The custom rates reported in this article are based on a statewide survey of 242 farmers, custom operators, farm managers and landowners conducted in 2010.

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Atrazine found safe, again

In a scientific meeting convened by the Environmental Protection Agency (EPA) scientists for Syngenta presented data that more closely replicate real-world exposure, supporting the safety of the trusted herbicide atrazine.
One of the studies measured the potential effects of atrazine on animals using two delivery methods: 1) after distributed doses or 2) after a large, single dose. Because the rats received atrazine in distributed doses over time, data from this study are more applicable to how humans may be exposed to minute quantities of atrazine in reality. Doses delivered in a distributed manner showed no effects up to and including the highest dose given (500 parts per million in the diet).

“This highest dose was tens of thousands of times higher than the current EPA water standards for atrazine. People would never be exposed to this level in the environment,” said Tim Pastoor, Ph.D., principal scientist with Syngenta. “Yet even at this extreme dose, atrazine had no effect.”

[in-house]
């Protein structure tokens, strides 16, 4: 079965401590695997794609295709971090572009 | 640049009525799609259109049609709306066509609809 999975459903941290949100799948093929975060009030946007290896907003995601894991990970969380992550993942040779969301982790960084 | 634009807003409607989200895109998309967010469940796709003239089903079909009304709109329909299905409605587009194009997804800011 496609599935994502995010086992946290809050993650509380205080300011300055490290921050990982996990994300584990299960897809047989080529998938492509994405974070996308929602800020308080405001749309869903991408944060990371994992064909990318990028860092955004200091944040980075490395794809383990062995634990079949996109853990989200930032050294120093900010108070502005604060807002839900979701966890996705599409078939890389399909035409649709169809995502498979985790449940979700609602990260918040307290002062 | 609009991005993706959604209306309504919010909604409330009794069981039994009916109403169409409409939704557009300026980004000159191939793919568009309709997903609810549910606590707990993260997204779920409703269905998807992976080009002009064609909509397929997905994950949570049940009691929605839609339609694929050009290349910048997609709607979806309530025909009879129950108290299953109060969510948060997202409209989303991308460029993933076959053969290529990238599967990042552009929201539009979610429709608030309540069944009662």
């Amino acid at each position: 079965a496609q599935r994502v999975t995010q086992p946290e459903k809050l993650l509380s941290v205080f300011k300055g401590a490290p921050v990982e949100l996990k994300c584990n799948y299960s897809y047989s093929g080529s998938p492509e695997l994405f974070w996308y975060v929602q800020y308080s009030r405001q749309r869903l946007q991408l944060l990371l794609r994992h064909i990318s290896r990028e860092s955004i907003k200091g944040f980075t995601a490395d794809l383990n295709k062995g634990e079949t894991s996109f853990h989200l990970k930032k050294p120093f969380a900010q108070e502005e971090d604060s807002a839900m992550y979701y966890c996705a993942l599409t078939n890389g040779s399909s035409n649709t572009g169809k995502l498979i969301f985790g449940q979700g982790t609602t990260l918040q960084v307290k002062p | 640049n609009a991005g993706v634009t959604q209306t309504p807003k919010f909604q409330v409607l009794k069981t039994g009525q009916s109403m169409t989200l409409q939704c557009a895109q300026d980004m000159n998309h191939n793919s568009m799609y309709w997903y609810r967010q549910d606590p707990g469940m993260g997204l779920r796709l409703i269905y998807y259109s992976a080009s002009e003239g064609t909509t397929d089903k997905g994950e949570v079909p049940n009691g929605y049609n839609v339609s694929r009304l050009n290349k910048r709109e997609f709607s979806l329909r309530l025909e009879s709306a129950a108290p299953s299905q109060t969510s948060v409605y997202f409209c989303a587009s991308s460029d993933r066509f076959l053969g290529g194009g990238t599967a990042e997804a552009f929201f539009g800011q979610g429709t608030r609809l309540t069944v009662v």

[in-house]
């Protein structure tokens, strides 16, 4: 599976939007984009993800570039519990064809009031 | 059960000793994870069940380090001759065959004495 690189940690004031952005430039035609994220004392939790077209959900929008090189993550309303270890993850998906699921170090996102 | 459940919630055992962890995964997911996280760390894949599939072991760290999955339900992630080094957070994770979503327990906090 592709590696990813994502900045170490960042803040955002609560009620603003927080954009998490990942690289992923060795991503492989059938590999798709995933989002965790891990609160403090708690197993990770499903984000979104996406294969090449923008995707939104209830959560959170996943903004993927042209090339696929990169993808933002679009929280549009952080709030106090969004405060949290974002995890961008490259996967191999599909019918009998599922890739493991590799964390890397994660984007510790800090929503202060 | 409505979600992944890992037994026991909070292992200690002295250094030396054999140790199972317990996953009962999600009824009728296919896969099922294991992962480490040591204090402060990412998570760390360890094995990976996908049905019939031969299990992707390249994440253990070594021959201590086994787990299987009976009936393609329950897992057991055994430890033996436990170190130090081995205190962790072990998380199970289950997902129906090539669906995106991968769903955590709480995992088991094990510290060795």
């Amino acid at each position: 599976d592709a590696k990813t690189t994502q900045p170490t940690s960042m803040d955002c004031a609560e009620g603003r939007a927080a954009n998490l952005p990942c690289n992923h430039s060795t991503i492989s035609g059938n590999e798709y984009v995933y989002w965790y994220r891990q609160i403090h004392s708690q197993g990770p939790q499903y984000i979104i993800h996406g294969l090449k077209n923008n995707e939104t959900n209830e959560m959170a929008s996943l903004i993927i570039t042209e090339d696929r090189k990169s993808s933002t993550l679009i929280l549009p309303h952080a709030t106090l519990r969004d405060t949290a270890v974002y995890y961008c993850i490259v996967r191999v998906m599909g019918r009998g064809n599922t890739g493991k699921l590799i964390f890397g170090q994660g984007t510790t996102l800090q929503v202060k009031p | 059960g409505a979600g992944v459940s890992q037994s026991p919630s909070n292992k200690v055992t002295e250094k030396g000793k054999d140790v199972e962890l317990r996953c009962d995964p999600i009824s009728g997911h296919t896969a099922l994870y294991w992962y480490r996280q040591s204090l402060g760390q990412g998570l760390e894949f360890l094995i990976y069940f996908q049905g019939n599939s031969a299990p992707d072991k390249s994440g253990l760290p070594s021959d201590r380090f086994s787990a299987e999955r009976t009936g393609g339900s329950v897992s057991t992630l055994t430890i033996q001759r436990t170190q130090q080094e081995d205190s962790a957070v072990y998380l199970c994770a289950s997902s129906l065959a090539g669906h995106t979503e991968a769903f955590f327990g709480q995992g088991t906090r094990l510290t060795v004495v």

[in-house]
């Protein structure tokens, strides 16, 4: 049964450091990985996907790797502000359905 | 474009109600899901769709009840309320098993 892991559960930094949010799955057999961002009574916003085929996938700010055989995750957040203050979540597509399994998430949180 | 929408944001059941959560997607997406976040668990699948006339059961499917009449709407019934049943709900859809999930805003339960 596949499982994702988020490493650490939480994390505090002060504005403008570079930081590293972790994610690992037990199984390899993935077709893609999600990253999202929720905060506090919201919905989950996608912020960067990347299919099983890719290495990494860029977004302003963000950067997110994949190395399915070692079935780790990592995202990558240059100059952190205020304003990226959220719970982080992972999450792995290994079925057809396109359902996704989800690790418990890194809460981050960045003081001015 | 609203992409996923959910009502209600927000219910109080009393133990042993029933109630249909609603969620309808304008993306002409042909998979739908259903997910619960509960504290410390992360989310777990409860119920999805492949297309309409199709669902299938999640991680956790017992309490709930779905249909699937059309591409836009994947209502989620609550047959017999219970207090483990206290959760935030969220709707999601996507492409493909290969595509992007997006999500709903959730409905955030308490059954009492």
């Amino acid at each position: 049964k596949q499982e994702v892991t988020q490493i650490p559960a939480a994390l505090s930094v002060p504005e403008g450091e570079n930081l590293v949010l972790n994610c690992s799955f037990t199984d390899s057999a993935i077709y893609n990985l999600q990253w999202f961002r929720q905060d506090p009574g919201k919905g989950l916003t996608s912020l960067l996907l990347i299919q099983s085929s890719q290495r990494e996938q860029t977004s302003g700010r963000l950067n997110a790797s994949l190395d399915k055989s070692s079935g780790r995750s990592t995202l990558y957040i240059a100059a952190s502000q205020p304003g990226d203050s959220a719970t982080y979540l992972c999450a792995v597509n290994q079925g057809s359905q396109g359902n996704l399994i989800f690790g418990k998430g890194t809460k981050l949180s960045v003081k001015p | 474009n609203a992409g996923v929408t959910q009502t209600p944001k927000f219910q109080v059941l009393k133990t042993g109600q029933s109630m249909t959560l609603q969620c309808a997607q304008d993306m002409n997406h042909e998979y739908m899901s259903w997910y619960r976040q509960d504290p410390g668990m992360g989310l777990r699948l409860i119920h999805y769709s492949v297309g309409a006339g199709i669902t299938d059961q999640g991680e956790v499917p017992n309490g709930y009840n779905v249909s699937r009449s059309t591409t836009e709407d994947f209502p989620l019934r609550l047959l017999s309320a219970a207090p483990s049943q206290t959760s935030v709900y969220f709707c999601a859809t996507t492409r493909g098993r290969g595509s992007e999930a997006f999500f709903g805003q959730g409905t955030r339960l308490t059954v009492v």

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Wineries developing a new generation of wine drinkers

By Matt Reese

Ohio has a long history of grape and wine production, particularly along the Ohio River and Lake Erie. As it turns out, Ohio is a great place for growing grapes.

The trouble in terms of wine is the grapes that readily grow in Ohio are sweet varieties that do not produce the fine dry wines revered around the world.

That is changing, however, as Ohio’s wineries have made great strides in recent years in vinifera grape production. The grapes are growing, the wines are improving, but changing Ohio’s reputation as a sweet wine state may take a while.

“Ohio still has a stigma for only having sweet wines,” said Bob Guilliams, owner of Raven’s Glenn Winery in Coshocton County. “People are reasonably open to the product once they try it and Ohio’s wine quality is improving every year, but the bar is set pretty high with Europe and California.

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Self-guided exhibit at FSR to teach on-farm electrical safety

Electricity from power lines near grain bins can arc to a conductor and farm equipment can be that target, putting the farmer, family, friends or farm hands at risk for electrocution.

Ohio State University Extension’s Agricultural Safety and Health Program will have an exhibit at this year’s Farm Science Review explaining the dangers of overhead power lines and what those working on the farm should look for to stay safe.

“There is a misconception that as long as that equipment can clear the power lines then everything is OK,” said Dee Jepsen, OSU Extension state safety specialist. “But if you have, say a 2-foot clearance, that isn’t enough. Electricity can arc to the auger, wagon, combine, whatever equipment you may be operating at the time.”

Between 1990 and 2009, there have been eight fatalities related to electrocutions in Ohio, three of which where grain bin related, according to the OSU Extension Agricultural Safety and Health Program Web site.